PLAYER POWER
Former and current players’ reaction to the calls for a ban on contact rugby at schools has been less diplomatic. Former England hooker and current rugby pundit Brian Moore says: “Banning contact rugby till age 18 effectively precludes full rugby after; it’s more dangerous to start unskilled, powerful adults tackling.”

Another former England star, Matt Dawson said playing full contact rugby from a young age will make rugby safer. “Context is needed before some medics blame the game for injuries,” he says. “And lets not forget that it can help with the child obesity issue.”

TAKING PART
The letter signed by the health professionals is also critical of government plans to grow the game at grassroots level. “We’re concerned about the government’s plan in England to increase participation in rugby in schools.” Pollock says.

“Under the United Nations Convention on the Rights of the Child (UNCRC), governments have a duty to inform children about risks of injury. Yet, in the absence of a comprehensive system for injury surveillance and primary prevention this cannot occur.

“Under UNCRC, governments also have a duty to protect children from risks of injury. The UK is party to the convention, so must ensure the safety of children.”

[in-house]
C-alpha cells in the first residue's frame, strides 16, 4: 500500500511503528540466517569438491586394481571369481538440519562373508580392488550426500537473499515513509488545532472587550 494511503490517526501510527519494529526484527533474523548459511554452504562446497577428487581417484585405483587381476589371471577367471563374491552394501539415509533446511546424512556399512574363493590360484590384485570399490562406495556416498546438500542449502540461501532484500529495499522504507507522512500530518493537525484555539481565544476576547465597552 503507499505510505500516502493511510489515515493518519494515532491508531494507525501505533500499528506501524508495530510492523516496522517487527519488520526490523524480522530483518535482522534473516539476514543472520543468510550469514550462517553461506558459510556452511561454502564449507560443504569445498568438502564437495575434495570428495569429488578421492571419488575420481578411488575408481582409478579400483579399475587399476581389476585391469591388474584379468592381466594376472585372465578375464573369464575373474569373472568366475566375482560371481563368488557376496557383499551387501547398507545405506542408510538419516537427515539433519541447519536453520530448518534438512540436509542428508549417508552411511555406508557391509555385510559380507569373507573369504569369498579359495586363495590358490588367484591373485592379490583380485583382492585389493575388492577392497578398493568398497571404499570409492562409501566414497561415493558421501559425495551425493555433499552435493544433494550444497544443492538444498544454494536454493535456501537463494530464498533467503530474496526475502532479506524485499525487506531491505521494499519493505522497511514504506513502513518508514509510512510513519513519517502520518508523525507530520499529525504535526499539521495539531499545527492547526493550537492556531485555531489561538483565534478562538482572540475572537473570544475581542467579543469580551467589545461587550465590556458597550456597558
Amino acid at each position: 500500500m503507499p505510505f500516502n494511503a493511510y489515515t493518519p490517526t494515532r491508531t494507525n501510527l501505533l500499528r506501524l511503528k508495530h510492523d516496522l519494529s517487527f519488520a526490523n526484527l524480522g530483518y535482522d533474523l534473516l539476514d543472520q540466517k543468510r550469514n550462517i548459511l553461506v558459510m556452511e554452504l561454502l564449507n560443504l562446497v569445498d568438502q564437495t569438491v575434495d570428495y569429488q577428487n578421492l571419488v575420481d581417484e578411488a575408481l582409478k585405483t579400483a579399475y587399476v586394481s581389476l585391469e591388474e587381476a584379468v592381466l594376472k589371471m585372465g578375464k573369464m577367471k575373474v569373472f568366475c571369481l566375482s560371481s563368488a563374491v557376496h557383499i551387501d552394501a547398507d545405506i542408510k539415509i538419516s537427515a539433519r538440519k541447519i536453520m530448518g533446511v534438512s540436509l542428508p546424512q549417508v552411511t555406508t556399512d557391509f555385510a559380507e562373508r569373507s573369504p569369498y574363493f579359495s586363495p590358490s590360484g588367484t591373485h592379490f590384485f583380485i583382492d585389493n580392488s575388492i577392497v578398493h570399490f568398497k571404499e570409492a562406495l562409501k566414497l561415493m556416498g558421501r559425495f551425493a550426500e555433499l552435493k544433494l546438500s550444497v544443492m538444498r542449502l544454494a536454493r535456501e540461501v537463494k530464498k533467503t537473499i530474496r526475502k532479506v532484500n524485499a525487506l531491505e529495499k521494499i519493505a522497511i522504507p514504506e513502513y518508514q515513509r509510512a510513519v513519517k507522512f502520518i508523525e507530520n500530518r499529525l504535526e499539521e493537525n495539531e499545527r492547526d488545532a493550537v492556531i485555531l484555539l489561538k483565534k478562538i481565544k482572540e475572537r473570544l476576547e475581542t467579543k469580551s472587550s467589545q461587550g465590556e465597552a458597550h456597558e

The government, however, says there are no plans to alter its approach to children’s rugby. In a statement issued by the Department for Education, a government spokesperson said: “The government has no plans to ban tackling in school rugby. We expect schools to be aware of the risks associated with sporting activities and to provide a safe environment.

“Team sports, such as rugby, play an important role in children’s development. They can help children develop positive traits such as fair play, leadership and resilience; an important part of our commitment in preparing children for life in modern Britain.

“Schools have the flexibility to organise and deliver a diverse PE curriculum which best suits the needs of their pupils. We expect schools to be aware of the risks associated with sport, to provide a safe environment for their pupils and to ensure that their teachers and other staff have the appropriate training.”

So it seems that contact rugby is here to stay. For those concerned about the issue, the Association for Physical Education and the Royal Society for the Prevention of Accidents provide advice to schools on how to reduce the risk of injuries: www.afpe.org.uk


Originally published in Sports Management 18 Apr 2016 issue 118